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Israel-Palestine war: Jordan arrests 25 planning pro-Gaza sit-in

Activists say the arrests of would-be protesters appears to be an escalation by authorities against the kingdom's pro-Palestine demonstrations
Protesters gather with Jordanian and Palestinian flags in solidarity with Palestinians in Gaza on 27 October in Amman (AFP)
Protesters gather with Jordanian and Palestinian flags in solidarity with Palestinians in Gaza on 27 October in Amman (AFP)
By Mohammad Ersan in Amman

Jordanian security forces arrested 25 men at various locations on Saturday who were planning to hold a sit-in over Israel's continuing bombardment of Gaza at a mosque near Jordan's border with Palestine.

Among those arrested were university students, pharmacists and doctors and 12 members of the Islamic Action Front, the Muslim Brotherhood's political arm in Jordan and the kingdom's largest opposition party.

In footage shared on social media, Jordanian security forces wearing masks are seen arresting a man near the University of Jordan in Amman. Others were said to have been taken from their homes and places of business. 

Minister of State for Media Affairs and government spokesperson Muhannad Mubaidin told Middle East Eye that authorities had been "clear from the beginning" that sit-ins were not allowed near the border.

"The border is supervised by the Jordanian Arab Army, and no citizen is allowed to approach it, or demonstrate there," Mubaidin said.

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The men, he said, were arrested on suspicion of preparing for activities that harm national security, and remain in police custody and under investigation.

While Jordanian authorities announced on 19 October that sit-ins near the border were prohibited, Saturday's arrests appear to mark an escalation against the kingdom's pro-Gaza movement, opposition figures and protesters said.

Murad al-Adaileh, secretary-general of the Islamic Action Front party, told MEE that since the start of the war, more than a thousand Jordanians have been arrested over their protests, many of whom were released.

"It seems that the Jordanian authorities can no longer tolerate these demonstrations in the street although the number of hospitalisations is rising in Gaza, there are 40,000 wounded, and the occupation continues to destroy hospitals," he said.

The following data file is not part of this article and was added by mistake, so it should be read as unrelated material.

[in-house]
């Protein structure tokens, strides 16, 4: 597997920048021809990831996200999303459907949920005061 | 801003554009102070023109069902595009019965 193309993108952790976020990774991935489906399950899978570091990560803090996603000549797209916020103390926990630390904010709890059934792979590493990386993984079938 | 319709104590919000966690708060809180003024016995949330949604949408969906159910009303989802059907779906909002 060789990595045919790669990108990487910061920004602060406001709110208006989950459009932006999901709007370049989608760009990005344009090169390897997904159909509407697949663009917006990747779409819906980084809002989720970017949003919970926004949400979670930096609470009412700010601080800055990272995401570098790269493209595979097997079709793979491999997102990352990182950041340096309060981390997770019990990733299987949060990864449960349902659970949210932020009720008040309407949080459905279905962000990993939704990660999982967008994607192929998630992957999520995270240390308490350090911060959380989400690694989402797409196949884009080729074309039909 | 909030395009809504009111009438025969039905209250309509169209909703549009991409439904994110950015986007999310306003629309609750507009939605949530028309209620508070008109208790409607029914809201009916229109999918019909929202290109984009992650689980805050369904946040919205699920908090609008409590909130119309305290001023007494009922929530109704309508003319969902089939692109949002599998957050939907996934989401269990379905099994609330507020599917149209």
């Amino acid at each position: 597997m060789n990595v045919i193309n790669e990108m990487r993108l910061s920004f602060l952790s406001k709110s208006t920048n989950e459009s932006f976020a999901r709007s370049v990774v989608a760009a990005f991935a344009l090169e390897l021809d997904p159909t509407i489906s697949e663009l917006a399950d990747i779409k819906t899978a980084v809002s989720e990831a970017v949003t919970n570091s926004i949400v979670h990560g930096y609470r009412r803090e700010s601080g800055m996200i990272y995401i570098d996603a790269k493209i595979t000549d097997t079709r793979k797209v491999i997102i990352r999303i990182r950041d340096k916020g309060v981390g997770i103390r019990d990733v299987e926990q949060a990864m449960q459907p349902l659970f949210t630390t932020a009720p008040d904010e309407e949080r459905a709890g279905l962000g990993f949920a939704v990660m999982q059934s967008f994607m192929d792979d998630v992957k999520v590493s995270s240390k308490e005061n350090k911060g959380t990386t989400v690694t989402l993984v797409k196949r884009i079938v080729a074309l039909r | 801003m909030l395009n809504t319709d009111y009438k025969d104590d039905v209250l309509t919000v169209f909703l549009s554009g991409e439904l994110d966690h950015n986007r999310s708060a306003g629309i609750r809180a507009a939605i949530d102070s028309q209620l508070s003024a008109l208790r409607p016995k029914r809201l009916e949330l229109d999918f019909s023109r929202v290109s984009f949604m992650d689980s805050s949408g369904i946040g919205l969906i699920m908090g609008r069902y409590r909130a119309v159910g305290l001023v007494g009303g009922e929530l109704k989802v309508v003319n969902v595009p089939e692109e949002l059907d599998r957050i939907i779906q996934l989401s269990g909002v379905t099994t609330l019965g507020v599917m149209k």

Beyond warnings 

Israel has been waging a ferocious bombing campaign on the Gaza Strip since 7 October, when hundreds of Hamas fighters attacked Israeli communities near the coastal enclave.

Around 1,200 Israelis were killed in the Palestinian attack. The subsequent Israeli bombardment has killed at least 11,100 Palestinians, including 4,600 children, as of 12 November.

Israel's bombardment has been met with large protests in Jordan, including daily marches in Amman in which some protesters have called for the opening of the border with Palestine so they can go and fight. 

On 19 October, days after Jordanian protesters attempted to storm the Israeli embassy in Amman in the wake of the bombing of Al-Ahli Arab Hospital in Gaza, Jordan's Ministry of Interior warned that gatherings on the border were forbidden. 

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Jordan's Public Security Directorate said in a statement: "We will not allow any gatherings towards the border areas. We will implement the instructions issued and call on everyone to respond. We will not allow gatherings that may cause dangers to citizens."  

But until Saturday's arrests, authorities had seemed to be using softer approaches to deter protests.

An activist with the leftist Hashd Party, who spoke on condition of anonymity, said authorities had encouraged protesters arrested in the aftermath of the hospital bombing to sign a pledge promising they would not hold sit-ins and acknowledging that they risked a $70,000 fine if they did.

"This prompted a number of young people not to participate in the daily sit-ins in support of Gaza for fear of arrest and financial bail," the activist told MEE.

'The government punishes activists for their intentions to protest peacefully. They were not going to war' 

- Murad al-Adaileh, Islamic Action Front party

Adaileh, the IAF's secretary-general, criticised what he called the "policy of arrests".

"The government punishes activists for their intentions to protest peacefully. They were not going to war. They were just responding to a peaceful sit-in," al-Adaileh told MEE. 

The sit-in, he said, was to be held at the Abu Ubaidah Mosque, which he said is 20km from the border. "So where is the danger?" al-Adaileh said.

After the arrests, Israeli journalist Edy Cohen reposted the video of the man being arrested near the University of Jordan on X and wrote: "Everyone who participates in the demonstrations against us in all Arab countries will be arrested and imprisoned.

"The Hebrew media wanted to say that this is the fate of those who would stage a sit-in against Israel," al-Adaileh said of the footage being shared. "This is an insult to Jordan."

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